There is an old axiom about making sure that as you go through life, you must work hard to get your fair share of the pie. Hard work is always valued, but I am not really sure where the pie reference originated. I have always been more of a cake and cookie guy, but that’s a topic for another day. Today we are speaking of pie; not in relation to dessert, but in relation to market share.
It seems that there are many home inspectors that believe when a new inspector or a new inspection company enters their market, this new competition will automatically have a detrimental impact on their business. They subscribe to the belief that there is only one pie, and when someone else gets a bigger slice of pie, it means that there is less pie for them. The reality is that there is plenty of pie to be had. Just because (in your opinion) someone is being greedy and taking more than their fair share of pie, this doesn’t necessarily mean that you will not be able to enjoy your slice of pie. In reality, there are many different pies out there to be had; you simply have to determine what flavor you prefer.
While the home inspection industry has grown by leaps and bounds in the last 20 years, and the percentage of home buyers utilizing our services has certainly increased, the reality is that there are no markets that have achieved total saturation. There is no area where every time a new contract is signed to purchase a house, a home inspection is scheduled. We have all seen a steady rise in our market share, but there will always be more home sales than home inspections performed. The reality is that there are still a large percentage of home buyers who are unfamiliar with the home inspection process. This means that there are still new clients for our services. There is always more pie to be had.
While there is certainly an abundance of pie available, the best course of action is to determine which pie is your favorite. I’m sure we have all experienced a dinner buffet at some point in our lives, and I’m sure that we have all been guilty of overindulgence at a buffet. When faced with so many different options on the dessert bar, the best course of action is not to take a piece of every type of pie offered. While this can be done, there is typically a detrimental gastronomical effect that we (and our loved ones) must endure as a consequence. The best course of action is always to focus our attention (and appetites) on the pie that we enjoy the most.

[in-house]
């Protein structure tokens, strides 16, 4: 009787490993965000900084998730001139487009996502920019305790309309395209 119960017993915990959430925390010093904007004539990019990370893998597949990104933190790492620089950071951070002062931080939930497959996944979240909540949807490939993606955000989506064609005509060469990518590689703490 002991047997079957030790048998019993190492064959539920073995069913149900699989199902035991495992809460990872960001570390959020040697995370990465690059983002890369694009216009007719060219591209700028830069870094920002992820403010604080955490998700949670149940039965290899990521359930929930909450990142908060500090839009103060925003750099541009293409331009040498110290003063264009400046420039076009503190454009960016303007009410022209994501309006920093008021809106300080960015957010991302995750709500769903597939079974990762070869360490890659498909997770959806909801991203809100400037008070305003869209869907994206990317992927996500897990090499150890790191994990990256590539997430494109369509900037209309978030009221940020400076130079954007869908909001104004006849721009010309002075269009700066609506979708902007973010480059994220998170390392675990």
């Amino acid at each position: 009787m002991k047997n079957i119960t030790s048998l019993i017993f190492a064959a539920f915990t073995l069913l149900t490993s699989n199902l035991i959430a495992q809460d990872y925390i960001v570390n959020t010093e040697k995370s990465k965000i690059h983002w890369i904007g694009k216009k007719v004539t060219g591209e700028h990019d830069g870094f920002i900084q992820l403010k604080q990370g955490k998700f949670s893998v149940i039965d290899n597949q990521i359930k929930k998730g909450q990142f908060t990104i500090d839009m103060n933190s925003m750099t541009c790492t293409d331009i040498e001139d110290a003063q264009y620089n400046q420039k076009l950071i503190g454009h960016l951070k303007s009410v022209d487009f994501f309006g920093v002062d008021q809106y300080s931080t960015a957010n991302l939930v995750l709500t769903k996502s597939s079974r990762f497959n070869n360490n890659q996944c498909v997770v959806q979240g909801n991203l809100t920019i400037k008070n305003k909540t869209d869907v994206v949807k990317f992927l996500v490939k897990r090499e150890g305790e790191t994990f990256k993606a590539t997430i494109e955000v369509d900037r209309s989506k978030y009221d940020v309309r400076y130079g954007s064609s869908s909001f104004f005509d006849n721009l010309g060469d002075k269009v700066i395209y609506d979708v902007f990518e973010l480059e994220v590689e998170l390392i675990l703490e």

The same can be said of the home inspection industry. There are many different types of inspection products, there are many different types of clients and there are many different types of agents. You must determine which type of product, client and agent you are comfortable having as the focus of your business. While some inspectors attempt to provide every type of inspection service under the sun, this can often come across as a desperate attempt to garner business: a “jack of all trades and master of none.” You cannot be proficient in everything, and must decide what works best for your business.
There will be things that you excel in, as well as things that you do not enjoy doing. There will be clients that you prefer to work with, and those that you wish you had never met. There will be agents that you thoroughly enjoy working with, and those that ask you to do things that you are uncomfortable with. Only you can decide where your limits lie, and only you can erect the barriers that keep you from overstepping your bounds and traveling outside your professional comfort zone.
One of the most difficult things for a business person, especially a new business person, to do is to say “no” to a client. While making our clients happy and doing things that are in their best interest is typically good for business, we must remember that (ultimately) doing things that are in our best interests is what keeps us in business. While I would like to garner business from every Realtor, the reality is that there are some agents out there whose ethics and business practices do not align with mine. I have learned many hard lessons over the years, but I now know that a short term gain may not necessarily be worth the long term implications. There are agents that I will not work with, and they typically do not call me for their clients’ inspections.
Learning to say “no” is very difficult, as it is not in our (business) nature to turn down an opportunity to make money. However, sometimes it is the best course of action. Don’t be afraid to say “no.”
I will end with a quote from one of the most successful business men of our age, Warren Buffett, who said: “The difference between successful people and very successful people is that very successful people say ‘no’ to almost everything.” Be successful; know when to say no.
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